The Depression brought a cessation of development in the district, and little or no development took place in the district until after World War II. During the 1940s and 1950s several cottages and houses, mainly with modest Colonial Revival detailing, were built. An excellent example of this styling is the Elizabeth Sparks House (223 South Main Street; ca.1940), a one-and-a-half-story brick cottage with a wrought-iron balustrade across the roof of the full-facade porch. The Methodist Rectory (304 South Main Street; ca.1959) and the Charles Collicutt House, (604 South Main Street; ca.1950) are two-story brick dwellings built in the 1950s. The Rectory has a one-bay two-story portico; the Collicutt House has an engaged full-facade two-story Mount Vernon porch.
Today Kernersville is surrounded by 1970s and '80s development. The close proximity of I-40 has promoted service-related strip development to the south and north. Apartment and condominium projects have been built along the west side of South Cherry Street, effectively ringing the South Main Street Historic District.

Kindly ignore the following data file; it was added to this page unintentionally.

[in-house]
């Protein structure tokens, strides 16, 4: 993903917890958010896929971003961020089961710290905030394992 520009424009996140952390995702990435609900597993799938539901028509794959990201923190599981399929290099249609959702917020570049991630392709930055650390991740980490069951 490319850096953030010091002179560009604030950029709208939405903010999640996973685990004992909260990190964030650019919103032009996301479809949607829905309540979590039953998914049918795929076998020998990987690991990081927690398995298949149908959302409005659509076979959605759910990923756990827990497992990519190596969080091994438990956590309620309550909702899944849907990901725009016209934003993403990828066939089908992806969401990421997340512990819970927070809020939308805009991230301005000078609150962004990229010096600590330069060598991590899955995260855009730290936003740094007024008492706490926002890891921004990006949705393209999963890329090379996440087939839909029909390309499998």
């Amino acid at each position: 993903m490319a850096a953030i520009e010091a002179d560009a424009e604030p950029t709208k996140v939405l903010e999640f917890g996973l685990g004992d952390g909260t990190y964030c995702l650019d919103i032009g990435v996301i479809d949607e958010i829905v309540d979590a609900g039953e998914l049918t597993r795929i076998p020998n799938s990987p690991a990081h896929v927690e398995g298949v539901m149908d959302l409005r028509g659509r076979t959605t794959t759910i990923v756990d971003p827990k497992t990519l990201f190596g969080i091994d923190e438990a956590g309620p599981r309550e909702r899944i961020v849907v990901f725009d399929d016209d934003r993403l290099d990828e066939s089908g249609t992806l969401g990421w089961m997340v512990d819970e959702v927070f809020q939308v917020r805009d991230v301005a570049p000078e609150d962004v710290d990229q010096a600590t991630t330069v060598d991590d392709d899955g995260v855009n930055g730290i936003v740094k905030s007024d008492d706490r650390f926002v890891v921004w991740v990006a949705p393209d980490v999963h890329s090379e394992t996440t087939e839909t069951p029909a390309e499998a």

The South Main Street Historic District in Kernersville, North Carolina, is a six-block-long section containing a significant concentration of historic buildings dating from the formation of this crossroads community in the early nineteenth century, through its development as a railroad town in the 1870s, its late nineteenth century industrial boom, and the diversification of its economy as an early twentieth century commercial center. Among the fifty-four principal buildings are thirty houses, dating from the 1830s to 1930; seven stores and other commercial buildings dating from the 1880s to 1930, two of the originally established churches of the settlement, with graveyards, and one remaining tobacco factory. The most important landmark in the South Main Street Historic District, already listed in the National Register, is Korner's Folly (413 South Main Street), an eccentric brick Victorian style mansion built by Jules Gilmer Korner, grandson of the original Kerner settler, Joseph Kerner, over a period of years, being substantially complete in 1880. Korner, under the pseudonym "Reubin Rink," was one of the first commercial artists in the South, and created a national reputation painting "Bull Durham" billboards to advertise for the Blackwell Tobacco Company, and later Duke Tobacco Company, of nearby Durham, North Carolina. The twenty-two room "Folly," containing a ballroom and a theatre, functioned as Kernersville's social center well into the twentieth century. The local Little Theatre still presents plays there in the summer. Seven other Kerner/Korner houses — substantial, architecturally significant Greek Revival and Italianate two-story brick houses dating from 1857 to 1889 — face one another across South Main Street. These houses are a testament to the importance of the successive generations of Kerners to the growth of Kernersville in the nineteenth century. The Kerner and Greenfield Tobacco Factory, built in 1884, one of only two remaining tobacco factories in town, stands in the district. Although these pivotal buildings and the other contributing buildings possess considerable individual architectural significance, making the district eligible for the National Register, the chief significance of the South Main Street Historic District lies in its evocative mixture of dwellings, stores, and factory representing the quintessential Victorian small town main street. Kernersville is one of the few Victorian main streets which survive in North Carolina. While most Victorian main streets were long ago rebuilt with solid rows of commercial buildings, this mixture of industrial, commercial, and residential buildings make the South Main Street Historic District eligible for the National Register because of the strong association with the settlement period of the nineteenth century.